While it’s perfectly normal for your cat to be reclusive at times, just be wary of potential problem areas. Don’t block in any dark, cozy spot with boxes and totes without first checking for a snoozing furball. Poke around that cluttered closet before shutting the door. And triple-check laundry machines before closing and starting them — these are known danger zones.

8. Candles and essential oils

For your own safety, nothing with an open flame or a heat source should be left unattended; that warning is magnified when there’s a cat in the house. Your feline can become fixated on a flickering candle or be drawn by the warmth of a heating device. In these situations, keep a constant eye on your cat if you can’t keep the candles or oils out of reach.


9. Cords of all kinds

The kitten rolling with a tangled ball of yarn is an iconic image because cats inherently love dangly, snaky, stringy objects. In your home, there are surely electrical cords and device cables — if your cat might chew them, tuck them away or try a cord hider, wire loom or other solution. Cords on window treatments are a risk for limb injury or even strangulation, so keep them wrapped and tied or unreachable.

10. Scissors, knives, tools

Cats are pretty savvy, but even such graceful animals can catch themselves on a sharp-edged object. A small cut on a paw pad can bleed enough to leave prints on your floors and cause a panic. All it takes is a pair of scissors, a kitchen knife or a box cutter left in the wrong place at the wrong time. Remember the old adage: When you’re finished using it, put it away.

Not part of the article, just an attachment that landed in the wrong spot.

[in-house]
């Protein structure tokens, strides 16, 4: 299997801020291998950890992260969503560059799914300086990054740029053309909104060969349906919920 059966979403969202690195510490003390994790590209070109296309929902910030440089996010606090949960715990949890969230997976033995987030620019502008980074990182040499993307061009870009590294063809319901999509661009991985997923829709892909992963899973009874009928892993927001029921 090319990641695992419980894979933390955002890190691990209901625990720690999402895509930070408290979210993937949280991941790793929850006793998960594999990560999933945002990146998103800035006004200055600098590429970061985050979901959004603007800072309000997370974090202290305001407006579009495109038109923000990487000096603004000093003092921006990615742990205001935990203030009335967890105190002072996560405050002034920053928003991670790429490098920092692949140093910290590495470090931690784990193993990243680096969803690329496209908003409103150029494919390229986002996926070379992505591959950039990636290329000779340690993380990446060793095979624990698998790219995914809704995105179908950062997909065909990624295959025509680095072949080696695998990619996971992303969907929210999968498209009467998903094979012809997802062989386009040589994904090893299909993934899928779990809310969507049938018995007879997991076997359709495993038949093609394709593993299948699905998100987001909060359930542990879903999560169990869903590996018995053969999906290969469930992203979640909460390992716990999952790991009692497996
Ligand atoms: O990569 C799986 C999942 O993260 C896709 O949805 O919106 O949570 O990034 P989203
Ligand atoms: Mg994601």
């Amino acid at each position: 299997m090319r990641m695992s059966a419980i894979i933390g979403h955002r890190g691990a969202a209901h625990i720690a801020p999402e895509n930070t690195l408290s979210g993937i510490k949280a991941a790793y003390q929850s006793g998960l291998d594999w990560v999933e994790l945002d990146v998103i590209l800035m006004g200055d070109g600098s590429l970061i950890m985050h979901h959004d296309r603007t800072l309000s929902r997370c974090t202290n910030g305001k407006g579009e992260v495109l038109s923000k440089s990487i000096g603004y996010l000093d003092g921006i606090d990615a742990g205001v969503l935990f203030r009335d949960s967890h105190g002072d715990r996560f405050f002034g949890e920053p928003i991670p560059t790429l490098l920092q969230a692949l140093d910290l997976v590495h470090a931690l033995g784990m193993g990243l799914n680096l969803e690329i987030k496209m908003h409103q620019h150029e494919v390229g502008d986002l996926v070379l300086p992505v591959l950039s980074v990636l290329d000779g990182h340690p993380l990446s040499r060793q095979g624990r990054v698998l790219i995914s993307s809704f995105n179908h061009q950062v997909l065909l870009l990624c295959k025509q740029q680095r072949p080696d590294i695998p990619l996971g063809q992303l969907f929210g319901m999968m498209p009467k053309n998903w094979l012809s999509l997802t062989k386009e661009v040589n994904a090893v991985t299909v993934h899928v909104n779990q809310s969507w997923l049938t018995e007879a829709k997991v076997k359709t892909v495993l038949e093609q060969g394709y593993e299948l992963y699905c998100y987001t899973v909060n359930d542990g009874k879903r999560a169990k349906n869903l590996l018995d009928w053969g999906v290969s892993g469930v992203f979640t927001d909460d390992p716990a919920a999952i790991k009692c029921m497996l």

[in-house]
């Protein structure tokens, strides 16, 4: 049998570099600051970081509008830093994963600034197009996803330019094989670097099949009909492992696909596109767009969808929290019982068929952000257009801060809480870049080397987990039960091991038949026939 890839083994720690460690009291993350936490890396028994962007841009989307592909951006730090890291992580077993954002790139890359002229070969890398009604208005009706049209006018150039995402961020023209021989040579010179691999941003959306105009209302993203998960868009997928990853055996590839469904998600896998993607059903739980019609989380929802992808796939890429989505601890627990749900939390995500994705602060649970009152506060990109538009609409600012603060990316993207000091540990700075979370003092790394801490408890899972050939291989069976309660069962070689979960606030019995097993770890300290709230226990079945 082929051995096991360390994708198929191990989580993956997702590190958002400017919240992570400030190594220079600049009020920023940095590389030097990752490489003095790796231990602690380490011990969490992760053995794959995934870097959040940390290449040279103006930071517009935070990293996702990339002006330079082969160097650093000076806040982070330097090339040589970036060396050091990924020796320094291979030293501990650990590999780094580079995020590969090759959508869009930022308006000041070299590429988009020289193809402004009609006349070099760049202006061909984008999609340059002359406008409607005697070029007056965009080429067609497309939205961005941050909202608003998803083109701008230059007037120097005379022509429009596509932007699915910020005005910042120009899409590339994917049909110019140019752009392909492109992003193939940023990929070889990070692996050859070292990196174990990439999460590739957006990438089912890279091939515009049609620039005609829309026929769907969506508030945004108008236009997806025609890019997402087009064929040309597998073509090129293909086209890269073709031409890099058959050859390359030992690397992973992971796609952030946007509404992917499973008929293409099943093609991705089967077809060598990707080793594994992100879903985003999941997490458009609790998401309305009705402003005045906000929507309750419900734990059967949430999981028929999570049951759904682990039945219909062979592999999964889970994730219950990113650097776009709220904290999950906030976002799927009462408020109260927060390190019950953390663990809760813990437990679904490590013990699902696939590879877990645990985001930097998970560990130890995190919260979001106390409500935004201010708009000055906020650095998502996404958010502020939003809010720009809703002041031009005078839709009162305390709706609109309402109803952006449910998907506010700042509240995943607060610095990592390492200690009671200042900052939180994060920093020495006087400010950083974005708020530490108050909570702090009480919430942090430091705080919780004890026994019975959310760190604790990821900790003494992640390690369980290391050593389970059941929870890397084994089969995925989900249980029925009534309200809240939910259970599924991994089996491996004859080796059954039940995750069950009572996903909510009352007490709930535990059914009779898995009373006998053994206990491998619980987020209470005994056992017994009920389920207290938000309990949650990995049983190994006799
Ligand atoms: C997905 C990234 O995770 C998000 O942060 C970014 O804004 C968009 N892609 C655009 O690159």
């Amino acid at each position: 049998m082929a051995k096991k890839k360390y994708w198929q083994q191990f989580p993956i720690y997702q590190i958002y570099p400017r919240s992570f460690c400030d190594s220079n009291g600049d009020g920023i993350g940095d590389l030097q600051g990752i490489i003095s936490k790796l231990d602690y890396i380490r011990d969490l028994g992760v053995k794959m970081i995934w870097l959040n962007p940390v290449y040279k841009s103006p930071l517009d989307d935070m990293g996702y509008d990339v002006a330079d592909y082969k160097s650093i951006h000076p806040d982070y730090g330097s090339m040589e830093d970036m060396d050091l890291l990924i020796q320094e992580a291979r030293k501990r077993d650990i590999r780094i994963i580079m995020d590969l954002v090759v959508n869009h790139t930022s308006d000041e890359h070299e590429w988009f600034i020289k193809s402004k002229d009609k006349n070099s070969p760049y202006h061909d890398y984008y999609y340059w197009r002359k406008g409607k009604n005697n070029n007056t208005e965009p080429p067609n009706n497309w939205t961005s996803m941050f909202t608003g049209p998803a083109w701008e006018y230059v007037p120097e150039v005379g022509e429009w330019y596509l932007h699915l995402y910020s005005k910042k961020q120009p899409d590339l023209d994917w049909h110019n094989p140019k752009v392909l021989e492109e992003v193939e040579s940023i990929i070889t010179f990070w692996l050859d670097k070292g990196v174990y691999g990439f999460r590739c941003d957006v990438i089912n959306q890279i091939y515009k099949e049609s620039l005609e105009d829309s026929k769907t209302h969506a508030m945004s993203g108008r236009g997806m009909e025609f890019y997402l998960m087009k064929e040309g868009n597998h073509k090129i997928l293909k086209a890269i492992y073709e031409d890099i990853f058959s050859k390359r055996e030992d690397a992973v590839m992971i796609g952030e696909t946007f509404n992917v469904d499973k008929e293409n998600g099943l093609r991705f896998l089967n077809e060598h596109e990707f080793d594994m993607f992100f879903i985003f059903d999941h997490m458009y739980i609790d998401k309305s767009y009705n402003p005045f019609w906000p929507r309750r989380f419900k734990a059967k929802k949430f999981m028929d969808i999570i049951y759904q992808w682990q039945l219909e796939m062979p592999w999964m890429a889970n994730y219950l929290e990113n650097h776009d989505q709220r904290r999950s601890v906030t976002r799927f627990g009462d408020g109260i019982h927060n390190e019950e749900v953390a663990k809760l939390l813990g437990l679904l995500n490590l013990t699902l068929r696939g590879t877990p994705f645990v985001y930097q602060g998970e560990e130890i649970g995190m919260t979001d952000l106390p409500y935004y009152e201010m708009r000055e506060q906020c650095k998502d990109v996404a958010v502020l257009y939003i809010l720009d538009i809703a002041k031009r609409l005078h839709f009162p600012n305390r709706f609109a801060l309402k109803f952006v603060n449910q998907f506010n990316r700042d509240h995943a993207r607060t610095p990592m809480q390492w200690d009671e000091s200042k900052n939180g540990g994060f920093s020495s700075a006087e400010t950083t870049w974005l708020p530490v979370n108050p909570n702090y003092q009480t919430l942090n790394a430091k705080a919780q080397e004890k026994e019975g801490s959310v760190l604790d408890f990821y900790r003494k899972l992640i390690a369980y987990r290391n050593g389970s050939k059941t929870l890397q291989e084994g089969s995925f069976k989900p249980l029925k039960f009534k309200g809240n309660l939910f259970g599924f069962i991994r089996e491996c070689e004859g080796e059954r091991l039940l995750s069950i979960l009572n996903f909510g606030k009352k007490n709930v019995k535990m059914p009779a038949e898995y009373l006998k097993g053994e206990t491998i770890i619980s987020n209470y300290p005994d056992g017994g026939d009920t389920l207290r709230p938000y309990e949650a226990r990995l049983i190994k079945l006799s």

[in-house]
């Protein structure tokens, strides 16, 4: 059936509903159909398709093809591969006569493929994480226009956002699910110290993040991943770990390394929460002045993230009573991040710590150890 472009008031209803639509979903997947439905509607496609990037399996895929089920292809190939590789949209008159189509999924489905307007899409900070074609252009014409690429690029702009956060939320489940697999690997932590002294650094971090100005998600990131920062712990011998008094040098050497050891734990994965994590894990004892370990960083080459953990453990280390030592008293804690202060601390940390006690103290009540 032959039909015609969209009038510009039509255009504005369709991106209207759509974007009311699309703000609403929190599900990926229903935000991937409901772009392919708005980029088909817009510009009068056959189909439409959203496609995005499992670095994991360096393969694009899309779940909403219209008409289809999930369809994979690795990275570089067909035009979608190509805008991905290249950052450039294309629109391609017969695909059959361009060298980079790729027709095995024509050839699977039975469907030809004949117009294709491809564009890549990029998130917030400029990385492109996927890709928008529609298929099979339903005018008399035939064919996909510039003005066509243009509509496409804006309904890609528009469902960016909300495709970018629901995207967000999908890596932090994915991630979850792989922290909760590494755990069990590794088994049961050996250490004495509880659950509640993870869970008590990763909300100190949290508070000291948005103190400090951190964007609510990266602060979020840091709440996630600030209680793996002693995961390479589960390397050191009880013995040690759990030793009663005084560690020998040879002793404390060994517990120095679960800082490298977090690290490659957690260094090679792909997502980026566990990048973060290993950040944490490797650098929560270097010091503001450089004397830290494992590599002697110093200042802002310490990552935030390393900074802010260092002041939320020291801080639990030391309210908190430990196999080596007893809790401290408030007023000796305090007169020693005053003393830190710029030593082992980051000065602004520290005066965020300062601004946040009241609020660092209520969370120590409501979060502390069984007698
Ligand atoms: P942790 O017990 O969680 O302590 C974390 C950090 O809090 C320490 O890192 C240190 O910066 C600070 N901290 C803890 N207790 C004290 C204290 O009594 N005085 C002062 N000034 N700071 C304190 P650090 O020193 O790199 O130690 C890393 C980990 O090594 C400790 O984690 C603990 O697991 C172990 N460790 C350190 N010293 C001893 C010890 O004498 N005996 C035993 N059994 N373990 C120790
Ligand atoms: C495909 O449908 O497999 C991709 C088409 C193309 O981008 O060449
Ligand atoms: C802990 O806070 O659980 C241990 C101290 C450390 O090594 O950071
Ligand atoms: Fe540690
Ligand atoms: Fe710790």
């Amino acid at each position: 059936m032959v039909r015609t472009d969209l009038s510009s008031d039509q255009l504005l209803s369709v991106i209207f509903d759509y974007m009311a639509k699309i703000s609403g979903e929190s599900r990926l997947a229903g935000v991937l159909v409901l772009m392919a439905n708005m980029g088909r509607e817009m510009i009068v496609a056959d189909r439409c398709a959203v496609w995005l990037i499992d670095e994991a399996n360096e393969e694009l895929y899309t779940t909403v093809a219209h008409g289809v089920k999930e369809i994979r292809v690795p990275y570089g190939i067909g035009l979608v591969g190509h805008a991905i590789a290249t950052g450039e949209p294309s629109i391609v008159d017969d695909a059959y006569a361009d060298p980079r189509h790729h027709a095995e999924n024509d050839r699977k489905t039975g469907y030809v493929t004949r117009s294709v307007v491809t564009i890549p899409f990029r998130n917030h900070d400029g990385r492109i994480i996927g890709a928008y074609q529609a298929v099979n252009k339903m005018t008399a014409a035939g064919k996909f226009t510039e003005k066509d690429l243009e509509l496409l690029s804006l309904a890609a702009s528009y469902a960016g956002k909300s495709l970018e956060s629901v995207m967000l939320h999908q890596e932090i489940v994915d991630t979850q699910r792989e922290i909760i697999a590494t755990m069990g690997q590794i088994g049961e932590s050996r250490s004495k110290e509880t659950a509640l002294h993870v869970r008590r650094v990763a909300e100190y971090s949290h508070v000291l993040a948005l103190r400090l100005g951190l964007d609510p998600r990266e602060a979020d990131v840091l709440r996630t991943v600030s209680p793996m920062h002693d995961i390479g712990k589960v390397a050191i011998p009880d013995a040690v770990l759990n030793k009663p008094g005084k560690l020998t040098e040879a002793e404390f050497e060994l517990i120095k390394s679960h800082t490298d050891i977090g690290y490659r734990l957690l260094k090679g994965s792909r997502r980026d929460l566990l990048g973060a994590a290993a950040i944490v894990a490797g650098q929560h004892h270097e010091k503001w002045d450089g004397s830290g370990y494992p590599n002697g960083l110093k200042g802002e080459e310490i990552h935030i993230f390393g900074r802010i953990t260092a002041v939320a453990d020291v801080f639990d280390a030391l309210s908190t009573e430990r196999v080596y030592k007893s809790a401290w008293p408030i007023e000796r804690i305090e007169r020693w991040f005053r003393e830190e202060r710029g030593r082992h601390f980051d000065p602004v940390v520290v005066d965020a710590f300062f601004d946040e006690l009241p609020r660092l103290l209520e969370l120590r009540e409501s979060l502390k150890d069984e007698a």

11. Secure outdoor access

A critical part of making your home safe is keeping your cat inside it. Even if you have an indoor/outdoor cat, you still want to make the call on when they enter and exit. Know your feline’s location as you come and go — not only might they make a run for it, but injuries can occur if they get pinched by a closing door. Check that all your window screens are undamaged and tight in their frames. Be sure the storm door latches fully or someone could push it open.

12. Safety collar with ID

No matter how vigilant you are, it’s always possible for your adventurous feline to fly the coop. Make sure your cat’s microchip info is current and/or their tag is up to date and attached to a cat safety collar that has high visibility and breakaway features. A collar designed to break loose under strain is great inside as well as outside; curious indoor cats can get caught on all sorts of stuff.

13. Changing safety needs

If you have a special-needs cat or a feline reaching their senior years, consider their unique requirements. An older cat might need a step to help them safely reach their favorite napping spot. A cat that has trouble walking would benefit from flooring with better traction. Once you find all the ways to keep your your home safe and accessible, they’ll have the best quality of life possible.
No two cats are exactly alike and every home differs from the next, but the approach we can take to make spaces safe for our divine felines is the same. Spend some time doing a safety review of your home, and rest easier than a cat napping in a sunbeam.